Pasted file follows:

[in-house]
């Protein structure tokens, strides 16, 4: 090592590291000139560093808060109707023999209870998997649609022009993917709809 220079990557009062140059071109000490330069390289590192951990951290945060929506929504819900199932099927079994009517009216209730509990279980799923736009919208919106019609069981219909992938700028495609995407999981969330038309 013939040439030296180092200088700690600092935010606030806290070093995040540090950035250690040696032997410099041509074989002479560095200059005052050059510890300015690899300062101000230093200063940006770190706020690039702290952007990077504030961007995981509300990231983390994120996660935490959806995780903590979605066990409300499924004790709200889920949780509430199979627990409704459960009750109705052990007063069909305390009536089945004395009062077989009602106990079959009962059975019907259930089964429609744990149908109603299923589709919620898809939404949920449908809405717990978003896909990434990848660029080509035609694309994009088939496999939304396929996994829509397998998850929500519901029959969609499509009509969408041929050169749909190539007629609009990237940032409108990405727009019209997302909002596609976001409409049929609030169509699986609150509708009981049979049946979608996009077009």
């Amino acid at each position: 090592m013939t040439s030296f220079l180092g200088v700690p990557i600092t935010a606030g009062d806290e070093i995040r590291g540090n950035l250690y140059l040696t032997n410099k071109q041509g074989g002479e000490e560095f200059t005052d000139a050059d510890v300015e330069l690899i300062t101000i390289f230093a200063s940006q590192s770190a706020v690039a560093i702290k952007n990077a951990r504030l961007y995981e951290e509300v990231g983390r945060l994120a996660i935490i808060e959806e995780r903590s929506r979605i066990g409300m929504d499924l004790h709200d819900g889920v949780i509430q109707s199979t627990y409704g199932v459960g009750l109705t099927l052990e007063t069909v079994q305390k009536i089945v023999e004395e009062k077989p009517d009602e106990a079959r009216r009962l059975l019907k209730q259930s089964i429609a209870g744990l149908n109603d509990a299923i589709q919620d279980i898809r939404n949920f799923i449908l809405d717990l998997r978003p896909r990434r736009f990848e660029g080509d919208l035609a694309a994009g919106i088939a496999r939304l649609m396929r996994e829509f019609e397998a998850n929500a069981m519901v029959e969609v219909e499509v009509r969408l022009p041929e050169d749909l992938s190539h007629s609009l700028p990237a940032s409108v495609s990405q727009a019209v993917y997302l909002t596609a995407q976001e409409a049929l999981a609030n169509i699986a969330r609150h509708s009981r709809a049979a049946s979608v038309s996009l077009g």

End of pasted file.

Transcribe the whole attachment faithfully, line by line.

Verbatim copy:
[in-house]
């Protein structure tokens, strides 16, 4: 090592590291000139560093808060109707023999209870998997649609022009993917709809 220079990557009062140059071109000490330069390289590192951990951290945060929506929504819900199932099927079994009517009216209730509990279980799923736009919208919106019609069981219909992938700028495609995407999981969330038309 013939040439030296180092200088700690600092935010606030806290070093995040540090950035250690040696032997410099041509074989002479560095200059005052050059510890300015690899300062101000230093200063940006770190706020690039702290952007990077504030961007995981509300990231983390994120996660935490959806995780903590979605066990409300499924004790709200889920949780509430199979627990409704459960009750109705052990007063069909305390009536089945004395009062077989009602106990079959009962059975019907259930089964429609744990149908109603299923589709919620898809939404949920449908809405717990978003896909990434990848660029080509035609694309994009088939496999939304396929996994829509397998998850929500519901029959969609499509009509969408041929050169749909190539007629609009990237940032409108990405727009019209997302909002596609976001409409049929609030169509699986609150509708009981049979049946979608996009077009």
């Amino acid at each position: 090592m013939t040439s030296f220079l180092g200088v700690p990557i600092t935010a606030g009062d806290e070093i995040r590291g540090n950035l250690y140059l040696t032997n410099k071109q041509g074989g002479e000490e560095f200059t005052d000139a050059d510890v300015e330069l690899i300062t101000i390289f230093a200063s940006q590192s770190a706020v690039a560093i702290k952007n990077a951990r504030l961007y995981e951290e509300v990231g983390r945060l994120a996660i935490i808060e959806e995780r903590s929506r979605i066990g409300m929504d499924l004790h709200d819900g889920v949780i509430q109707s199979t627990y409704g199932v459960g009750l109705t099927l052990e007063t069909v079994q305390k009536i089945v023999e004395e009062k077989p009517d009602e106990a079959r009216r009962l059975l019907k209730q259930s089964i429609a209870g744990l149908n109603d509990a299923i589709q919620d279980i898809r939404n949920f799923i449908l809405d717990l998997r978003p896909r990434r736009f990848e660029g080509d919208l035609a694309a994009g919106i088939a496999r939304l649609m396929r996994e829509f019609e397998a998850n929500a069981m519901v029959e969609v219909e499509v009509r969408l022009p041929e050169d749909l992938s190539h007629s609009l700028p990237a940032s409108v495609s990405q727009a019209v993917y997302l909002t596609a995407q976001e409409a049929l999981a609030n169509i699986a969330r609150h509708s009981r709809a049979a049946s979608v038309s996009l077009g």